My guess would be before the Vregs, after the caps. But what about the negative supply? There isn't any polarity either, right?

DavenPaget

Re: Bipolar power supply
« Reply #29 on: October 14, 2011, 06:19:24 AM »
Slightly OT, but how to you line up your 2 layers????? :S

now back on topic, if I wanted to add some sort of fuse (say that I'm plugging it to something that is shorted, so I'd like to protect the power supply) how would I go about it? would I need 1 per rail?
http://uk.farnell.com/littelfuse/60r010xu/polyfuse-ptc-radial-0-1a/dp/1822246

My guess would be before the Vregs, after the caps. But what about the negative supply? There isn't any polarity either, right?


Wouldn't it be better to be before the transformer ? protects the transformer too .
Hiatus

jplebre

Re: Bipolar power supply
« Reply #30 on: October 14, 2011, 09:58:49 AM »
Stopping it on the secondary side would also protect the transformer, no?
Just It would stop current on that side?

Also, I've put them on secondary side because someone told me we shouldn't mess about with the primary side.

Any opinions anyone?

Cheers

EATyourGuitar

Re: Bipolar power supply
« Reply #31 on: October 14, 2011, 11:41:16 AM »
http://search.digikey.com/us/en/products/CC3-1212DF-E/445-2472-ND/920432

http://search.digikey.com/us/en/products/CC6-1212DF-E/445-2488-ND/920448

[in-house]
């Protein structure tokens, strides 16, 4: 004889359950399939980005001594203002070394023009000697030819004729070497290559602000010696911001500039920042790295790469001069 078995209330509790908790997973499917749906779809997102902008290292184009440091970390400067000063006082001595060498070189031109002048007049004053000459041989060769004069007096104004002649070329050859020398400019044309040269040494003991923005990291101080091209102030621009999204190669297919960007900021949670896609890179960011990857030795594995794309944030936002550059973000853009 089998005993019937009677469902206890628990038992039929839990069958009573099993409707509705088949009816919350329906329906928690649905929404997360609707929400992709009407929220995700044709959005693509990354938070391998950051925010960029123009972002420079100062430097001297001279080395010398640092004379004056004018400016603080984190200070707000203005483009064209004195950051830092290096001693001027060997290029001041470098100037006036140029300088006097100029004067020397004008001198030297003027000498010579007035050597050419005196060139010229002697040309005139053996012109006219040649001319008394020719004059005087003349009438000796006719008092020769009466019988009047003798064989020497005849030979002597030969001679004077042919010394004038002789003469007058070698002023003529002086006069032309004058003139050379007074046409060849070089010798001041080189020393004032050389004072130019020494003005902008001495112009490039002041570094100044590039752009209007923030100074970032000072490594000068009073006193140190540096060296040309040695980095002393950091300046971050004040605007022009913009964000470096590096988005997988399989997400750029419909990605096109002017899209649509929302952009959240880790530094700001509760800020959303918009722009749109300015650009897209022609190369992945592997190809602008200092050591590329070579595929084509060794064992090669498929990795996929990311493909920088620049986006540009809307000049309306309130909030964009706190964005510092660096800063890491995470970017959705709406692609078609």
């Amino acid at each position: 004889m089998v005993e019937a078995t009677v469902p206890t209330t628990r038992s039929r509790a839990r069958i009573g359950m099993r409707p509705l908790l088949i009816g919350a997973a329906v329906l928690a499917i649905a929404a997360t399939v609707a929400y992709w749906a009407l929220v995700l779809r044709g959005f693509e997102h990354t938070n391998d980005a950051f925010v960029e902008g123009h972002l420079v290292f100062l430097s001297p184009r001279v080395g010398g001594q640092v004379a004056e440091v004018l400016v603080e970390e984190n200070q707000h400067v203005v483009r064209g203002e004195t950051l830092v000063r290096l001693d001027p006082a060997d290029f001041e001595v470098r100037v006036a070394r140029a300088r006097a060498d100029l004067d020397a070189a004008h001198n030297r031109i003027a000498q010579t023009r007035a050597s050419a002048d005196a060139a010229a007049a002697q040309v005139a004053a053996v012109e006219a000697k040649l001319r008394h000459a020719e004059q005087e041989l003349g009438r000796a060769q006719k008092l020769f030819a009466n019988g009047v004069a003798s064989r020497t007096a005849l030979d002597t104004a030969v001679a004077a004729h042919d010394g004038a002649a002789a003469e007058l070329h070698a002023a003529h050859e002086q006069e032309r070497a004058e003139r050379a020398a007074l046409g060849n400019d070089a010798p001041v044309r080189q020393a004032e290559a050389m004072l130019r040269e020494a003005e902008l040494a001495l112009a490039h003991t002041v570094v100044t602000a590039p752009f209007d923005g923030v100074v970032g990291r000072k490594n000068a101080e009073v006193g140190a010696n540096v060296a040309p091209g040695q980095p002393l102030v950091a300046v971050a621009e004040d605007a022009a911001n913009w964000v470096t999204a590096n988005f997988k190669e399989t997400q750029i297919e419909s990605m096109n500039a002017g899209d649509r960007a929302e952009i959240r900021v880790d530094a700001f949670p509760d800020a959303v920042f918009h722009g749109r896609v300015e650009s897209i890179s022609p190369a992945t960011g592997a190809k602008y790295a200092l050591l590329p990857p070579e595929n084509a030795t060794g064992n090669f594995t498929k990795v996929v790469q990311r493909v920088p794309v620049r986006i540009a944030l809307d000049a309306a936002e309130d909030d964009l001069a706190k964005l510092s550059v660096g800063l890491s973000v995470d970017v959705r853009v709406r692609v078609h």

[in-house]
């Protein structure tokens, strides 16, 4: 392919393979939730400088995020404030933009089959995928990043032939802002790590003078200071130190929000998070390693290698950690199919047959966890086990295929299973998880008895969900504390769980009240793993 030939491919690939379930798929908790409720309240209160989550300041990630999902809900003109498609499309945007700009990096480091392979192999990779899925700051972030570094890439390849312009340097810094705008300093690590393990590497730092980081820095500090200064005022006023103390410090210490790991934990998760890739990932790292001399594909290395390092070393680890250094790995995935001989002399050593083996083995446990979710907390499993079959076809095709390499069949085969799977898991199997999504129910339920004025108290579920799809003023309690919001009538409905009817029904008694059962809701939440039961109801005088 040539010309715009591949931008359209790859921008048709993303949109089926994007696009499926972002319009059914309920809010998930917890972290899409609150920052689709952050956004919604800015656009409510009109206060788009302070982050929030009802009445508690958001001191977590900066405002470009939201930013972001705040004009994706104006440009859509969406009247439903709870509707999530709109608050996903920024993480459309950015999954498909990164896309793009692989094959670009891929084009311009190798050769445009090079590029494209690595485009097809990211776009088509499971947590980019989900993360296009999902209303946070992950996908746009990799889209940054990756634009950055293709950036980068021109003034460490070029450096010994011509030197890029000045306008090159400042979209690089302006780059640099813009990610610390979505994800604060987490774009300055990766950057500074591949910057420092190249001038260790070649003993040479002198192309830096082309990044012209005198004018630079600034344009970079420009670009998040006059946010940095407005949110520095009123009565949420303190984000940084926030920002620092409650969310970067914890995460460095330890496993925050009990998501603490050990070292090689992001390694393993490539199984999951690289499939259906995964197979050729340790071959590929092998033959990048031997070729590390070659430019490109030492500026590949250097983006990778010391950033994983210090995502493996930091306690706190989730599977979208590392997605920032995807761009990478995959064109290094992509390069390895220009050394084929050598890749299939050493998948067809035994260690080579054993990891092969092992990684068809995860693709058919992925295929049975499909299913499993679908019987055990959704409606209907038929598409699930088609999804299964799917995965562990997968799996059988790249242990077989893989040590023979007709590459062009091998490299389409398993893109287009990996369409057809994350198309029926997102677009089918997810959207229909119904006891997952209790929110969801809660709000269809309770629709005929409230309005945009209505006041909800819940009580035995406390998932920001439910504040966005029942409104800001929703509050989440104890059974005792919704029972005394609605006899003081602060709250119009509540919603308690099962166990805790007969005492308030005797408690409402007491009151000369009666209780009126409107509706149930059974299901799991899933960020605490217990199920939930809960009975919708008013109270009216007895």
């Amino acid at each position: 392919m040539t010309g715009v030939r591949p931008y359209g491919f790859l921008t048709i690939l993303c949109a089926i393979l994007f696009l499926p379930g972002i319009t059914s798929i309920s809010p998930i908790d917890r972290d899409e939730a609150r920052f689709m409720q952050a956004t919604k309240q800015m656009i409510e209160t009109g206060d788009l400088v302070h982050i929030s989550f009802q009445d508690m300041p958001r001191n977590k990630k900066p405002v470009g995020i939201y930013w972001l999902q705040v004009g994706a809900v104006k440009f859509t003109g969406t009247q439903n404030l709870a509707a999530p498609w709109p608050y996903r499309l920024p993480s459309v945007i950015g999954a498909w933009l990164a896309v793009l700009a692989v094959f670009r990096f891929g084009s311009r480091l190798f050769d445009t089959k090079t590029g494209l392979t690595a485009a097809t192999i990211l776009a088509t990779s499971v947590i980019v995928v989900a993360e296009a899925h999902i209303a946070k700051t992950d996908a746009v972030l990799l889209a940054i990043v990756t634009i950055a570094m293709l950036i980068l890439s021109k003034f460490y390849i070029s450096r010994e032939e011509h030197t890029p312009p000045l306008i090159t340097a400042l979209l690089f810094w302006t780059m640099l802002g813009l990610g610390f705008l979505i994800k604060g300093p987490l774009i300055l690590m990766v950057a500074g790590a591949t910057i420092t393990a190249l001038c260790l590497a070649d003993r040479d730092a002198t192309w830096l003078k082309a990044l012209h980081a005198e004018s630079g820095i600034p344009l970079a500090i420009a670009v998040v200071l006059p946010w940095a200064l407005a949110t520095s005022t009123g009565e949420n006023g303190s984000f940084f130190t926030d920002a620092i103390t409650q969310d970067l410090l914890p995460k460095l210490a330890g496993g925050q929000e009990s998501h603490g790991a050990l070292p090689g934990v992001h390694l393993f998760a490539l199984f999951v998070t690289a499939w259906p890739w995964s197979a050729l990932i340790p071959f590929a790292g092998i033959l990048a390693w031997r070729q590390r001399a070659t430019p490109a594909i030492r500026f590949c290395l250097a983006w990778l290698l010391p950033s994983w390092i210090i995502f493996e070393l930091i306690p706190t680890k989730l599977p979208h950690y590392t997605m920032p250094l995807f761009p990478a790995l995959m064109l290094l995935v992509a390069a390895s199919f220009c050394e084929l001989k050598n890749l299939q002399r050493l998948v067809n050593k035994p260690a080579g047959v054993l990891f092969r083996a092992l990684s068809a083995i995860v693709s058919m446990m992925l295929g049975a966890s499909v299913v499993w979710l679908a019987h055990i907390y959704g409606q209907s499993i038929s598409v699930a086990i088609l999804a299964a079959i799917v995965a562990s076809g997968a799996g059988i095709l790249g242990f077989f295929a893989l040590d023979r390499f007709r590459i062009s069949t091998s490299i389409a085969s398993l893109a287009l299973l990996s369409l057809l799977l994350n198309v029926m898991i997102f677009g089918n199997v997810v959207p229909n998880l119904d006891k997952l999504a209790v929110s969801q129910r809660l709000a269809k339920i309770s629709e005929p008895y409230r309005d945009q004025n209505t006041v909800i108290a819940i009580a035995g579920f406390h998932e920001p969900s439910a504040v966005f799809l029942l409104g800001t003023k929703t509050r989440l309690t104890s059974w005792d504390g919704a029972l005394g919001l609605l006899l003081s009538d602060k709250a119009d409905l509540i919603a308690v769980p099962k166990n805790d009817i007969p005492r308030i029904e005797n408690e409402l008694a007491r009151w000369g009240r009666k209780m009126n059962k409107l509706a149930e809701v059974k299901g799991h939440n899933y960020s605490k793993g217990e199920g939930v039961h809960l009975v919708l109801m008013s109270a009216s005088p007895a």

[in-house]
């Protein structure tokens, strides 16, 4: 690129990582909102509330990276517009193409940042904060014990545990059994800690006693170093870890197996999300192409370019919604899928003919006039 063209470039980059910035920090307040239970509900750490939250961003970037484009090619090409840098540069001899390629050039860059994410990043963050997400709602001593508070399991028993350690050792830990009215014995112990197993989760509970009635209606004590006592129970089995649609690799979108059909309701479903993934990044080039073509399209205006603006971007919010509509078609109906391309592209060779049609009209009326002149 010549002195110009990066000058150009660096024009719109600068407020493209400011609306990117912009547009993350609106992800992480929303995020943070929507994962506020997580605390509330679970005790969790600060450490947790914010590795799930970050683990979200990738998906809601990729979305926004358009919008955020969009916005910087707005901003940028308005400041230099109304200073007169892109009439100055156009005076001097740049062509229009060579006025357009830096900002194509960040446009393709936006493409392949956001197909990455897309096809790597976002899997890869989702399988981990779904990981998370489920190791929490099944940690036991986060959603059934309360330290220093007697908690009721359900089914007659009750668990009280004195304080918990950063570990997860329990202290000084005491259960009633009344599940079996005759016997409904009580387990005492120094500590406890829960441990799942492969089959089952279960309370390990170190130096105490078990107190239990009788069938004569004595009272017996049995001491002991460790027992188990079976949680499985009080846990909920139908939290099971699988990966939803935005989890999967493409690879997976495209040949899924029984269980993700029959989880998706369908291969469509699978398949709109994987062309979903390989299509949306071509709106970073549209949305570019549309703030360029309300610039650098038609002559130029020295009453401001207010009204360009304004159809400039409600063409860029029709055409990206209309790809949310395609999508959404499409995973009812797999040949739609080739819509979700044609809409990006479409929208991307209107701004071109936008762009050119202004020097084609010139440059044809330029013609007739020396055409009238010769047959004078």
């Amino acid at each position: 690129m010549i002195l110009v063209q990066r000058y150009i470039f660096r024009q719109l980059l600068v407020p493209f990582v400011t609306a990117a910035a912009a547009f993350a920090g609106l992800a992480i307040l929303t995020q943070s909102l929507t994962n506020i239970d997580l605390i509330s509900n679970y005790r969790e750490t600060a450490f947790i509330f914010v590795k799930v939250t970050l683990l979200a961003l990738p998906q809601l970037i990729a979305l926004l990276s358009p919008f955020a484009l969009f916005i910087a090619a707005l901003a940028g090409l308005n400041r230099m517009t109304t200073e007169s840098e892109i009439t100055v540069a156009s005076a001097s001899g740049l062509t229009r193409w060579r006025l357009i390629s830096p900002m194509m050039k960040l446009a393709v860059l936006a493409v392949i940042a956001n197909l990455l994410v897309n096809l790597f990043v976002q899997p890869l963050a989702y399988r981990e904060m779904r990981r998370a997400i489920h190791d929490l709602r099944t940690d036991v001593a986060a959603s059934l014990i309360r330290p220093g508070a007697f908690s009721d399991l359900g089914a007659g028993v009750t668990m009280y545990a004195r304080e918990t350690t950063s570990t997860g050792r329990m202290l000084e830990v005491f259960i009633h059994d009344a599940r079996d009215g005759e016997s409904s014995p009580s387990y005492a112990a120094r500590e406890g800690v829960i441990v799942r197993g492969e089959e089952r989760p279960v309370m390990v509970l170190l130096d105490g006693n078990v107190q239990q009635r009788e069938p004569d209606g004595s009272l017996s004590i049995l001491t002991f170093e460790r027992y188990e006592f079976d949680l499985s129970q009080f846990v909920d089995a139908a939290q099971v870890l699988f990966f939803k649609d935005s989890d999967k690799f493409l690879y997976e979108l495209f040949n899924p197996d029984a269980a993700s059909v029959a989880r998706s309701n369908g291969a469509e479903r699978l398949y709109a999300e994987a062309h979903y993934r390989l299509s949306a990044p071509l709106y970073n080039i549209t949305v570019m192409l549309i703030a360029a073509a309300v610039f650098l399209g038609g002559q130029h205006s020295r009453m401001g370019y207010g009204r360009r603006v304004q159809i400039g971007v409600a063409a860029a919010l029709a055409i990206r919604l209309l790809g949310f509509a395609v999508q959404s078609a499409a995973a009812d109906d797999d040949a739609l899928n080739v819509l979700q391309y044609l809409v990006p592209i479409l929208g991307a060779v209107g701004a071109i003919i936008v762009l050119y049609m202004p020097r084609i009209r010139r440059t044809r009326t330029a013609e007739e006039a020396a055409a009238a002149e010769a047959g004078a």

you wont find better specs at a better price for a small footprint assembled and tested DC to bipolar DC module. I will be using one of these for a 9.55VDC visual sound one spot powering some synth circuits in a pedal. its also great for increasing the gain and headroom of an op-amp. the smaller one is 100ma per rail. the one spot is 500ma. no problem.

I have seen all those AC to bipolar supplies posted everywhere and they are all similar in concept. you convert AC 110 to AC 12V or 16V. then you rectify each rail.. filter with huge caps. use 3 pin regulators for the end game. thats all good and great if you supply the wall wart with the pedal. I found some cheap wallwarts on jameco. there is a strip board version of the MFOS supply if you already have the transformer. its posted on electro-music forum.

remember kids, don't kill yourself building power supplies
WWW.EATYOURGUITAR.COM <---- MY DIY STUFF

jplebre

Re: Bipolar power supply
« Reply #32 on: October 14, 2011, 12:25:49 PM »
http://search.digikey.com/us/en/products/CC3-1212DF-E/445-2472-ND/920432

http://search.digikey.com/us/en/products/CC6-1212DF-E/445-2488-ND/920448